SAN JOSE -- Tomas Hertl and Matt Nieto know the deal. They know that the NHL playoffs get tougher as they go along.
Not because they have been there. They haven't. The two Sharks forwards are rookies. But they have been listening to the old Sharks talk about what's ahead, as the series between the Sharks and Los Angeles Kings resumes in Sunday night's Game 2.
"There's been a little conversation between the coaching staff and those two about the playoffs being different, what to expect," Sharks coach Todd McLellan said. "Most of that has been from the guys in the room, though."
The conversation before Game 1 on Thursday must have been especially effective. Hertl, the 20-year-old prodigy from the Czech Republic, had a goal and an assist in the Sharks' 6-3 victory. Nieto, the 21-year-old from Long Beach, had an assist to set up Patrick Marleau on a 2-on-1 break toward L.A.'s net.
Afterward, Hertl offered his assessment of regular season hockey vs. postseason hockey.
"It's big difference," said Hertl, who is still learning English but game to answer questions. "It's more speedy. It's too many hits. One hundred hits in one game. It's unbelievable."
And it's only beginning.
An unknown factor about the Sharks' playoff chances this spring revolved around how the rookies would handle the playoff glare -- or how much they would even play. Rest assured, in Game 2 and beyond, the Kings will find a way to put pressure on Hertl and Nieto to see if they can be rattled. But the grades after Game 1 were good.
"They had an impact," said McLellan, not simply referring to the scoreboard but the way Hertl and Nieto held their own physically and the way they adjusted to playoff tempo and playoff contact.
In so doing, the two kids rewarded McLellan's faith. His decision to dress both rookies could be considered a gutsy move -- at least in this day and age. While it wasn't a straight-up choice, McLellan chose to play Hertl and Nieto while making healthy scratches of two veteran forwards, Martin Havlat and Tyler Kennedy.
Havlat and Kennedy have a combined 150 games of NHL playoff experience. Havlat has a $5 million salary. Kennedy earns $2.35 million. The NHL salary cap hovers around $70 million. This means McLellan chose to sit down roughly 10 percent of the Sharks' cap money while playing the two kids who each make $925,000.
In some organizations, there might be pressure to put the money on the ice, as a return on investment -- and as a nod to veteran presence on the big playoff stage. But it's clear that McLellan and the Sharks believe youthful energy and hard work should be rewarded.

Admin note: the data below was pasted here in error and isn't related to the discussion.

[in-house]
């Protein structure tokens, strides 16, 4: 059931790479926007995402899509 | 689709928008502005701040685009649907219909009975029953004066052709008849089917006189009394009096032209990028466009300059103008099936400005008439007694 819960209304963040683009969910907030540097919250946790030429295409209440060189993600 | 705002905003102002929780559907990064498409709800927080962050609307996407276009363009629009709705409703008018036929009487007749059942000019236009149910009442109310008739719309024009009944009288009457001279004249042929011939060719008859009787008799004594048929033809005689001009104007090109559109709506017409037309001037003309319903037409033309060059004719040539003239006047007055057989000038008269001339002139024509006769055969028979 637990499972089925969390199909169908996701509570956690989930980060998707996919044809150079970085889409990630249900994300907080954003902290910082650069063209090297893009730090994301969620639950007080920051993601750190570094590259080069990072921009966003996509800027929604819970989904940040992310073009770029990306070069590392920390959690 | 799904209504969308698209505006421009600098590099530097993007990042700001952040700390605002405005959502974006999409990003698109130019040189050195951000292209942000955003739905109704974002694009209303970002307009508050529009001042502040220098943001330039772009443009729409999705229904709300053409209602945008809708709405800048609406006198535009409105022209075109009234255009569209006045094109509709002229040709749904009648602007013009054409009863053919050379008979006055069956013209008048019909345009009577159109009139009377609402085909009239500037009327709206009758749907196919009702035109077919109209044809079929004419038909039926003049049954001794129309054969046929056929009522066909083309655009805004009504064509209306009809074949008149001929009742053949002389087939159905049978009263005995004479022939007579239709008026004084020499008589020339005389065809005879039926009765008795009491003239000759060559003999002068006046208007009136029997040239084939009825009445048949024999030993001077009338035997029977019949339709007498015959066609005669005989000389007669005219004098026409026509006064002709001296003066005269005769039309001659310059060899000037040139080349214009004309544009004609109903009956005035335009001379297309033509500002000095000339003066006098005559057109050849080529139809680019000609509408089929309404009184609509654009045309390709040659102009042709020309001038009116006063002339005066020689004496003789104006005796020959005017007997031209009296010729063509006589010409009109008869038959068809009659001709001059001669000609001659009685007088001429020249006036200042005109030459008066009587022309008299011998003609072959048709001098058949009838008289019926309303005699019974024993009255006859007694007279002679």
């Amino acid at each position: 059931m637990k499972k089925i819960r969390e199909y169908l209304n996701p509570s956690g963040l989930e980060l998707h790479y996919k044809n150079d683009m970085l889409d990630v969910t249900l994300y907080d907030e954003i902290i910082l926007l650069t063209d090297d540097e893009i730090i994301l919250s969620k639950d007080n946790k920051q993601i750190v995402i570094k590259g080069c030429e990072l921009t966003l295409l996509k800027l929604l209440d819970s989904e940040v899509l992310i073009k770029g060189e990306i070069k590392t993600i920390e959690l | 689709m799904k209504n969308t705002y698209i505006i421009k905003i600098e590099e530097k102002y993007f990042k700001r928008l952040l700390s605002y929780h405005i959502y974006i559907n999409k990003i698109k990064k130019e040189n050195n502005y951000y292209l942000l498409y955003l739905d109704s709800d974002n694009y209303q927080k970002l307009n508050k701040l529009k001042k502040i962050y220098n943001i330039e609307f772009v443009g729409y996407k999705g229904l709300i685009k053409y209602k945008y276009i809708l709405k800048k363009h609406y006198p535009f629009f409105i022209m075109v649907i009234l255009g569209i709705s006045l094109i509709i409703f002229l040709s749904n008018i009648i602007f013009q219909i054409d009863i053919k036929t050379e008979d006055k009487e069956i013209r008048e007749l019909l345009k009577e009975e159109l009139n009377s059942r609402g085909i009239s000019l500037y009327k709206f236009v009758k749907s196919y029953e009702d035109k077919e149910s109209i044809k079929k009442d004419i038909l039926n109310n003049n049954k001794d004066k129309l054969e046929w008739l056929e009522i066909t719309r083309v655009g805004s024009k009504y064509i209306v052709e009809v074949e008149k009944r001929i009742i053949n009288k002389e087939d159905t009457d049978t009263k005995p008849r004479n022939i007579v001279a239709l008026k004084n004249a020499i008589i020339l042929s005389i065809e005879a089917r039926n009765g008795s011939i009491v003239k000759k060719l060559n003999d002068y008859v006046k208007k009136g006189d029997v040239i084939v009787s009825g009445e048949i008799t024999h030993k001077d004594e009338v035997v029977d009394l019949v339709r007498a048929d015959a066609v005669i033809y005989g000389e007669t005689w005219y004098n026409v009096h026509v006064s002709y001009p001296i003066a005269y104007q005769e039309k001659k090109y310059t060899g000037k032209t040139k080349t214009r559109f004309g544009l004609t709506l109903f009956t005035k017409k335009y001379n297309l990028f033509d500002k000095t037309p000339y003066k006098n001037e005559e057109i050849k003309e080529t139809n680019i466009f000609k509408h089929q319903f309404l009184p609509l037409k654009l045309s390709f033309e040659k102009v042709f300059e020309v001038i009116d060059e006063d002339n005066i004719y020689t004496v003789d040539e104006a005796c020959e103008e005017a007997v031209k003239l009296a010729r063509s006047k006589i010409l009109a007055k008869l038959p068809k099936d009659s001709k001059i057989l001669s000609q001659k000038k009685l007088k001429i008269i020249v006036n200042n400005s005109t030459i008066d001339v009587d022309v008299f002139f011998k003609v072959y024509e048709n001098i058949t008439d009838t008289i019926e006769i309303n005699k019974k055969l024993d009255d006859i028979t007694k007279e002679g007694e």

From the upper deck at SAP Center, you'd never guess that Hertl and Nieto are barely out of their teens from the way they skate and shoot and hit. But make no mistake. Up close, they are fresh-faced lads. They room together on the road. Hertl has learned that Nieto loves California culture. Nieto has learned that Hertl likes animated films.
In fact, during a road trip to Anaheim earlier this month, those elements all combined. Nieto introduced Hertl to a 20-something's idea of dining heaven -- the Dave & Buster's chain that features large-screen televisions and arcade games. They played a few of them and then watched sports on TV while eating. Hertl was captivated.
"He didn't know you can play the games and get prizes, so he went back by himself," Nieto said. "Next time I came back to the hotel room, he had three of those stuffed characters from 'Despicable Me' on his bed.' He was like a big kid."
Hertl is, in fact, a big kid. At 6-foot-2 and 210 pounds, he can still fill out some. His potential seems unlimited. Nieto, at 5-foot-11 and 190 pounds, is not as physically imposing but uses his speed to unbalance opponents. It will be interesting to see where his career goes.
Meanwhile, Hertl continues to learn about the ways of America. After practice Friday, he was wearing a San Francisco Giants baseball cap. But how many games has he seen at AT&T Park?
"One," Hertl admitted. "I don't like much baseball. It's slow. But it's a lot of fun because it's summertime, it's outside, it's 50,000 people."
Nieto, for his part, said his first playoff game was "everything you thought it would be." One unexpected development was the pregame power outage that delayed warm-ups -- and then created a sauna in the Sharks dressing room when the heat came on full blast as power was restored.
"I've never sweated so much in my life," Nieto said.
You could have fooled Sharks fans. Both he and Hertl were cool customers in their debuts. However, there is plenty more playoff shopping to do.
With valuable prizes at checkout.
Sharks lead Los Angeles series, 1-0
First-round series; best of seven
Game 1: Sharks 6, Kings 3
Game 2: Sunday, at S.J., 7 p.m. CSNCA**
Game 3: Tuesday at L.A., 7 p.m. CSNCA**
Game 4: Thursday at L.A., 7:30 p.m. CSNCA**
Game 5*: April 26 at San Jose, TBD, NBCSN
Game 6*: April 28 at L.A., time/TV TBD
Game 7*: April 30 at San Jose, time/TV TBD
* -- IF NECESSARY; ** -- ALSO ON NBCSN